A Comparison of Carbon Stock Estimates and Projections for the Northeastern United States
We conducted a comparison of carbon stock estimates produced by three different methods using regional data from the USDA Forest Service Forest Inventory and Analysis (FIA). Two methods incorporated by the Forest Vegetation Simulator (FVS) were compared to each other and to the current FIA component ratio method. We also examined the uncalibrated performance of FVS growth simulations for predicting net carbon accumulation in live trees. In general, the three carbon stock estimation approaches do not produce estimates that are either equivalent or are simply convertible. A strong spatial pattern of relationships between estimates was associated with regional variation in stand top height. Uncalibrated growth projections gave downwardly biased results that were also poorly correlated with observed carbon accumulation rates, yielding little improvement in root mean square error over the use of a simple regional average. These results reinforce the need for managers and scientists to be careful in choosing methods and reporting carbon stock estimates and to use appropriate model calibration methods in projecting future carbon accumulation.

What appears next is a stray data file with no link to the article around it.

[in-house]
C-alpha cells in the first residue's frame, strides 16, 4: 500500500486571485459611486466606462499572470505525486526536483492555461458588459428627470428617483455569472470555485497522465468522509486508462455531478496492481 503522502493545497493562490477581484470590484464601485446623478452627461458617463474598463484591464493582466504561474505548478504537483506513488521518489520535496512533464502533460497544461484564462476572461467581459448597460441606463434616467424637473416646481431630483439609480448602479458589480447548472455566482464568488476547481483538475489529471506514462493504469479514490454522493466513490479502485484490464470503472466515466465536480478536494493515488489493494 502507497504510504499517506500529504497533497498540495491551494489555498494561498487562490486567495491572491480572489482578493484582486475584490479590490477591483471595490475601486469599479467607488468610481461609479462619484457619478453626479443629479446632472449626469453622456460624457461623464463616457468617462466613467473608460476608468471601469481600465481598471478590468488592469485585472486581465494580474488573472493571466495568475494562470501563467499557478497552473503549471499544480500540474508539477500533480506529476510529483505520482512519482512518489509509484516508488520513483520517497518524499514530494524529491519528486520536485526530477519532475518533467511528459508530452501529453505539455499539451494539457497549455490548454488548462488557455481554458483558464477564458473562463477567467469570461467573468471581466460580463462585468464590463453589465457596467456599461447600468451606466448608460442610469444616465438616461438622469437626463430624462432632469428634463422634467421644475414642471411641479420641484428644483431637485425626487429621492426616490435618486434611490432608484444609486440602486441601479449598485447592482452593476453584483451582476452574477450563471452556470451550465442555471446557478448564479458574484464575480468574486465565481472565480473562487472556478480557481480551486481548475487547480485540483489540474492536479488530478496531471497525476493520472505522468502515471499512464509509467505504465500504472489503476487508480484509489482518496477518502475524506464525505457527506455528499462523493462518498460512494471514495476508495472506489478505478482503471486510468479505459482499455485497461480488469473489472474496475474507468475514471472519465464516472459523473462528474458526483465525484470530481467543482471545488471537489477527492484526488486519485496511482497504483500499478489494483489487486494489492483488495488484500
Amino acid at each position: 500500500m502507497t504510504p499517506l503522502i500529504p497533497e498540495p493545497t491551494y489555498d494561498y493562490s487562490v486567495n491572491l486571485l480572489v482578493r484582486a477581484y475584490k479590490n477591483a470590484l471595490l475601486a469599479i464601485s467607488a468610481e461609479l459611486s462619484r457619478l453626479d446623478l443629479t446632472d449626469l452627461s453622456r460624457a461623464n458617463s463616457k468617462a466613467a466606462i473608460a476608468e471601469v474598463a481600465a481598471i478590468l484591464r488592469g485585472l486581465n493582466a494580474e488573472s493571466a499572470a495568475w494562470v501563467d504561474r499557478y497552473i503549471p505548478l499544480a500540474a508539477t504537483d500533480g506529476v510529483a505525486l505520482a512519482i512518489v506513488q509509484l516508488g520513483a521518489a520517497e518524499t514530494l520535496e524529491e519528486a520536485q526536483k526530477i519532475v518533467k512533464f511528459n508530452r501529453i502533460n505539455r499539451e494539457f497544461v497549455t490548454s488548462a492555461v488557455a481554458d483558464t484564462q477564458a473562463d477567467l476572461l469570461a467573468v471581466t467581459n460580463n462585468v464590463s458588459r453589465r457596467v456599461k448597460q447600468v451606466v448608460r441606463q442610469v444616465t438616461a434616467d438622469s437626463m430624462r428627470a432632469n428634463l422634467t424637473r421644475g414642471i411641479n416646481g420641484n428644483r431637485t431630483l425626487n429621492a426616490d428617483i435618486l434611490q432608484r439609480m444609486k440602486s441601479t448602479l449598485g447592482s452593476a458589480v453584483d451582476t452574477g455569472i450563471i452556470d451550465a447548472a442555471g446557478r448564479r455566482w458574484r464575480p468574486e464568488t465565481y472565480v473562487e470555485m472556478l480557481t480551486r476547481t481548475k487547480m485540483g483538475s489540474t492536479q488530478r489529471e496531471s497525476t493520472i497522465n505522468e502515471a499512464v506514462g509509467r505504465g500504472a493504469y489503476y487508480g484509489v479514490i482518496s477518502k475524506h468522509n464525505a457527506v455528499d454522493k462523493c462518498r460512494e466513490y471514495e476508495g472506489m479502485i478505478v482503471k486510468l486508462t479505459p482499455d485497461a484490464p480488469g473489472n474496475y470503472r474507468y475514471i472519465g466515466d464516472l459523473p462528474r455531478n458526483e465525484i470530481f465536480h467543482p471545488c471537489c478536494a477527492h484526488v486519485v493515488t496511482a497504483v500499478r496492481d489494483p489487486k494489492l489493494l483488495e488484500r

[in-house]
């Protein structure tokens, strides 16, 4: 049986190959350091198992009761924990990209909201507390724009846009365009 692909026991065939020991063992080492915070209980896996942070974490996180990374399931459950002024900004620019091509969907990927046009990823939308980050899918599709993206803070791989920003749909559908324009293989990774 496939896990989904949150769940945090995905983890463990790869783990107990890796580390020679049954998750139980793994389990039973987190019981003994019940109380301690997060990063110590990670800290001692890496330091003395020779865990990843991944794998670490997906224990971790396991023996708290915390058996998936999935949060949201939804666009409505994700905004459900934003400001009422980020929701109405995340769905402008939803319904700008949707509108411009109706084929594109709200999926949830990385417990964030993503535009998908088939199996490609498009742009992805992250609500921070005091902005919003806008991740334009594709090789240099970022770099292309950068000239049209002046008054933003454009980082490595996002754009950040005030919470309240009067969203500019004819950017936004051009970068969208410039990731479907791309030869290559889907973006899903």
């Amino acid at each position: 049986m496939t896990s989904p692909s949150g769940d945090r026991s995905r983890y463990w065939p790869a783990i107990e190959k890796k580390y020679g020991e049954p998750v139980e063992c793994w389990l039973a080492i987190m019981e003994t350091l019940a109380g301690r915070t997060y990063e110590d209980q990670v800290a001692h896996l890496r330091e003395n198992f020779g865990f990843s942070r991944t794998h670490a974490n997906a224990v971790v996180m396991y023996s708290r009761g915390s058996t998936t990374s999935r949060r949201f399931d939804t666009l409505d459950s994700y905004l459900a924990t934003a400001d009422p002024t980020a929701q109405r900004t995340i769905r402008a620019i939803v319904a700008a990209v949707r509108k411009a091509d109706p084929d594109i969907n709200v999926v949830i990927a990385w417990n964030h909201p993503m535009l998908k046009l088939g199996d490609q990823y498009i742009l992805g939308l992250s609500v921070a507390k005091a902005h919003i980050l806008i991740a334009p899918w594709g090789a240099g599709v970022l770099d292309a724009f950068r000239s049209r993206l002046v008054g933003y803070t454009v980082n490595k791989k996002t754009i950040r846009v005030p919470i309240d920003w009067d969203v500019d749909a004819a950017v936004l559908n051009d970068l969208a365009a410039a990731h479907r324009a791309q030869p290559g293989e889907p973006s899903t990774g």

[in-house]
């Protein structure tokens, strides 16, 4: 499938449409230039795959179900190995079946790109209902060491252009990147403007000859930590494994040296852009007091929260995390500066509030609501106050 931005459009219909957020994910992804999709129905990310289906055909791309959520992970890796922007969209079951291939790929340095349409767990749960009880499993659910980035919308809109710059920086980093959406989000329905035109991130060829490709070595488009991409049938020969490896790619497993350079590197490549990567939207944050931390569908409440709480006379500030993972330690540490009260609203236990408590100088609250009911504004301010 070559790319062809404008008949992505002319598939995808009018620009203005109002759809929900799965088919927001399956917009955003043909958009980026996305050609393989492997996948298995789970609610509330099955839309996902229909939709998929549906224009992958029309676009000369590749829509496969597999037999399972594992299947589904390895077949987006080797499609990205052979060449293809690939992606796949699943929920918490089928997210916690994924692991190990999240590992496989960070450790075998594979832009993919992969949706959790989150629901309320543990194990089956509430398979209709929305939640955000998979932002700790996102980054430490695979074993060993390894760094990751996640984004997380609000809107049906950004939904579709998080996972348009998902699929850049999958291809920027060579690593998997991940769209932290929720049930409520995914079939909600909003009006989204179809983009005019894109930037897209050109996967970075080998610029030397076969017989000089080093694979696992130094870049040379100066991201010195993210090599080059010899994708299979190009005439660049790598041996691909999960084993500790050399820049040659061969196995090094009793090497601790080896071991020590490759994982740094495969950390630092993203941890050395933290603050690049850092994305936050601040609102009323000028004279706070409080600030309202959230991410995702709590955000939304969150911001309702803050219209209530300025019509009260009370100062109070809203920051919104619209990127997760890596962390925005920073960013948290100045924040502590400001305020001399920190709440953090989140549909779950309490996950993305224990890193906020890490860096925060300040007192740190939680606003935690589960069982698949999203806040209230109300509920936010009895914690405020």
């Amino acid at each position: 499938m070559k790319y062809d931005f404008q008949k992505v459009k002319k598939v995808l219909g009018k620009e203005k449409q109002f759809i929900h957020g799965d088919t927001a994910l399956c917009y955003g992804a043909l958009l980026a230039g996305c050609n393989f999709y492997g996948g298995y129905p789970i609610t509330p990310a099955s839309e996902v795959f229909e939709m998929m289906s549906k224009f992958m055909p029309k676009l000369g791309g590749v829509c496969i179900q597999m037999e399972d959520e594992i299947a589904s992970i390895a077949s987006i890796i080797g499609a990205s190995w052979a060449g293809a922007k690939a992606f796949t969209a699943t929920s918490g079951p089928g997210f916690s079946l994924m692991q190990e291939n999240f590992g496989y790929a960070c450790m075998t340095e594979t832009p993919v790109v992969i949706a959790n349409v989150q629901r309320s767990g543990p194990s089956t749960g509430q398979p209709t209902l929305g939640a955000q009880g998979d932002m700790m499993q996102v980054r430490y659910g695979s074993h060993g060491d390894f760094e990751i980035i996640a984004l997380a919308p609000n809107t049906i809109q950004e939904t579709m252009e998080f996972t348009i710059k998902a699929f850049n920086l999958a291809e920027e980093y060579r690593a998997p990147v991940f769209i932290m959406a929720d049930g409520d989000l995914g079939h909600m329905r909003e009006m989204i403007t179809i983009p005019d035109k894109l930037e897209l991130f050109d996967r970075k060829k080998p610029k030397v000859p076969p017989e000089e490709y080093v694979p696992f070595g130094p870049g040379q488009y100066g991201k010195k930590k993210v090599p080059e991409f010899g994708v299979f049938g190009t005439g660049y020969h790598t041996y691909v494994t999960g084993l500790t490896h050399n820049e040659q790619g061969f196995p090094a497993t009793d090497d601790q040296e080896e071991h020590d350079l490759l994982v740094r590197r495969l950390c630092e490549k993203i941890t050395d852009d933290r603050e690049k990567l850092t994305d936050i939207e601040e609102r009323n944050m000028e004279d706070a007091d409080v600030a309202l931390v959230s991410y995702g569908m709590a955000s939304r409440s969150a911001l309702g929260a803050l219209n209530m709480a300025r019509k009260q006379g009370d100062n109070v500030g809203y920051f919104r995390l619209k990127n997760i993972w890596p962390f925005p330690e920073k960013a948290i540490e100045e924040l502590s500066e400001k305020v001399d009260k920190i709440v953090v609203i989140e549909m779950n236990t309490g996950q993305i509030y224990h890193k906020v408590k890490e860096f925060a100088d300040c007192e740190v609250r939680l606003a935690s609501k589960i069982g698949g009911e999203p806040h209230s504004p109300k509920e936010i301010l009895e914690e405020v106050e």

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Document Type: Research Article
Publication date: 2014-04-01
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Forest Science is a peer-reviewed journal publishing fundamental and applied research that explores all aspects of natural and social sciences as they apply to the function and management of the forested ecosystems of the world. Topics include silviculture, forest management, biometrics, economics, entomology & pathology, fire & fuels management, forest ecology, genetics & tree improvement, geospatial technologies, harvesting & utilization, landscape ecology, operations research, forest policy, physiology, recreation, social sciences, soils & hydrology, and wildlife management.
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